Two artists explore yet another elemental aspect of maps, their textual place names that define maps as charts of inhabited places, combining the visual with textual information. Paula Scher’s Israel (2007) presents an overload of information as she constructs an image of Israel and its neighbors totally dominated by their place names that define its inhabitants. Not one inch is empty of human presence, rather a cacophony of languages arises to attest to the claims, counter-claims, disputes and wars that make up this corner of the world. Perhaps more than most works in this exhibition the conceptual material of maps (borders, outlines, roads, place names, etc.) is here transformed into an aesthetic device that reverberates with meaning and beauty. The way the names of the coastal cities flow horizontally inland, contrasted with the vertical names of more distant coastal and river non-Israeli locations (Port Said, Cairo, Luxor, Beirut, Tripoli) emphasizes the tense conflicts just as textual direction and color changes define the borders between Israel and Lebanon, Syria, Jordan and Egypt. Text and its direction aesthetically defines the political borders of the map turning the image into a cauldron of potential violence.
The use of text to redefine a well-known map image is no more evident that in Neu-York (2000) by Melissa Gould. In what at first seems to be a vintage 1945 map of Manhattan, upon closer inspection yields the shock that all the familiar streets, intersections, neighborhoods and monuments have been renamed in German bearing uncomfortable resemblance to real places in Berlin. It is a horrific and yet subtle vision of the consequences of a Nazi victory in the Second World War, New York as a conquered city within a victorious Third Reich.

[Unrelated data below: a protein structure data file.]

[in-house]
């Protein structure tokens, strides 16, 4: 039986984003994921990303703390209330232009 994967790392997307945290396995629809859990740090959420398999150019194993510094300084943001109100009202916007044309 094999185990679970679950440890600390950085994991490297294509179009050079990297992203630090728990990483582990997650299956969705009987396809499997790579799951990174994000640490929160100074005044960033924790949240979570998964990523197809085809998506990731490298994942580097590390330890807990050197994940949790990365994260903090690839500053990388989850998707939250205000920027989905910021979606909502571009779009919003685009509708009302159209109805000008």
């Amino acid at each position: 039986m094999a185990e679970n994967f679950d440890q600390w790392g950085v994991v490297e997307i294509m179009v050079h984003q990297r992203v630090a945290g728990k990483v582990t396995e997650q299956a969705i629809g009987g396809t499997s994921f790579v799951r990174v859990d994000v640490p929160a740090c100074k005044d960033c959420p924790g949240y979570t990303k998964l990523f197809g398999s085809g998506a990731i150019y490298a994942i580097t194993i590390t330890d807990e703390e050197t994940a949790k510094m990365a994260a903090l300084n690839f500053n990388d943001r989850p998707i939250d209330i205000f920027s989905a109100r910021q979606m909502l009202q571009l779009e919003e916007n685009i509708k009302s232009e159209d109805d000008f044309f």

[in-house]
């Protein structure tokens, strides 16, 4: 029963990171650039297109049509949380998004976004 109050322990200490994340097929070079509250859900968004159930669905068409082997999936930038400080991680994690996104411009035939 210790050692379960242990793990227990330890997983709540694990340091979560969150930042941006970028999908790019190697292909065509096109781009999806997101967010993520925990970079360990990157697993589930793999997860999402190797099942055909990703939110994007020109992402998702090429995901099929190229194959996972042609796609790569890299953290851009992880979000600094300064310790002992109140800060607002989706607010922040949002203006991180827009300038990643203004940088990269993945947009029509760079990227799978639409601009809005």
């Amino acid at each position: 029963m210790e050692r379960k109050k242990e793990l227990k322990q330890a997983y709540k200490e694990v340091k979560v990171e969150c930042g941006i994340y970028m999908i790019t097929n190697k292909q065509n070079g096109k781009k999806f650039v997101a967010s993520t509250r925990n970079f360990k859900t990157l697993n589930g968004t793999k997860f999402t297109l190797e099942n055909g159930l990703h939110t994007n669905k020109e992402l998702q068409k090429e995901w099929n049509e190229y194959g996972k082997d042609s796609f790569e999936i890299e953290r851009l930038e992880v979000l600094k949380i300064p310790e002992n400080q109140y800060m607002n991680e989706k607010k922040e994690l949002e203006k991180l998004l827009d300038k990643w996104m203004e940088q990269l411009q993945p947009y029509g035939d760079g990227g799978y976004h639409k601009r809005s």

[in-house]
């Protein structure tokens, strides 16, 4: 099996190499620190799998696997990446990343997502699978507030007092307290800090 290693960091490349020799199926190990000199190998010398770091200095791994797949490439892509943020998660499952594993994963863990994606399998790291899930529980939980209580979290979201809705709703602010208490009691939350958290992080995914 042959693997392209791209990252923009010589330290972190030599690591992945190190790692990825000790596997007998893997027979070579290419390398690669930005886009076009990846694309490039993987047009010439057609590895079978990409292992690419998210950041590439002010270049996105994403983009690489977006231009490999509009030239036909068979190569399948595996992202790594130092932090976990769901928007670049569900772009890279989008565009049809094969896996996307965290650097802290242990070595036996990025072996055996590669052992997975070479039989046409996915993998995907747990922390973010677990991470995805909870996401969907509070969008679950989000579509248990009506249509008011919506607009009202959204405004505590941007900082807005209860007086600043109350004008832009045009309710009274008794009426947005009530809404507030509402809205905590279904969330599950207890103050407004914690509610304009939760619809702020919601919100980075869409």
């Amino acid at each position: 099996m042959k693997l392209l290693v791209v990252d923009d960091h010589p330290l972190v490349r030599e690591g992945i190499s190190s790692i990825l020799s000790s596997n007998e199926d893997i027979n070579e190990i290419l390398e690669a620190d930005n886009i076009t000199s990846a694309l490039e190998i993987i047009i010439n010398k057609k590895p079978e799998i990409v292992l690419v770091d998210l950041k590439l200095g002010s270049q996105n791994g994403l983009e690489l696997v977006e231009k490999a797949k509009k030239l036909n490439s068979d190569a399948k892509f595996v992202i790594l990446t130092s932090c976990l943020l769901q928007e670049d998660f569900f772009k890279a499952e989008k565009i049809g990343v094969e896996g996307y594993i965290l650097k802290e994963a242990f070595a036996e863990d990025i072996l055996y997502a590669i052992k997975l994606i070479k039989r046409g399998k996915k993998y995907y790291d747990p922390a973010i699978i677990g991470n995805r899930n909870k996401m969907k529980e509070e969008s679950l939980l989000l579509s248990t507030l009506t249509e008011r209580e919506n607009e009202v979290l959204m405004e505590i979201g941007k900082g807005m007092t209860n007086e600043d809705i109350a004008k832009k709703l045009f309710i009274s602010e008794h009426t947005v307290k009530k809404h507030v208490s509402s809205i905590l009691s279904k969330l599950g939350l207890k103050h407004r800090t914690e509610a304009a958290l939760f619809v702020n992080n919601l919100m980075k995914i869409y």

Finally, the ever fruitful wells of Jewish visual creativity find what may well be their original source in Ben Schachter’s Eruv Map Project in which a biblical halacha is amended by a visual construct that alters the very definition of Jewish space, the eruv. This artist’s work will be explored in our next review.
Curator Laura Kruger has assembled a remarkable collection of works that all utilize one simple element, a map, to create wildly diverse works of art, many of which redefine our understanding of Jewish life, history and thought. In defining an exhibition with such an unlikely motif, the terribly commonplace map, and yet uncovering such a rich load of creative works, she has yet again shown her dedication to a contemporary Jewish art that is more vibrant than ever, if only one takes the time to look and consider what Jewish artists are creating. Seeing is believing.
Hebrew Union Collage – Jewish Institute of Religion Museum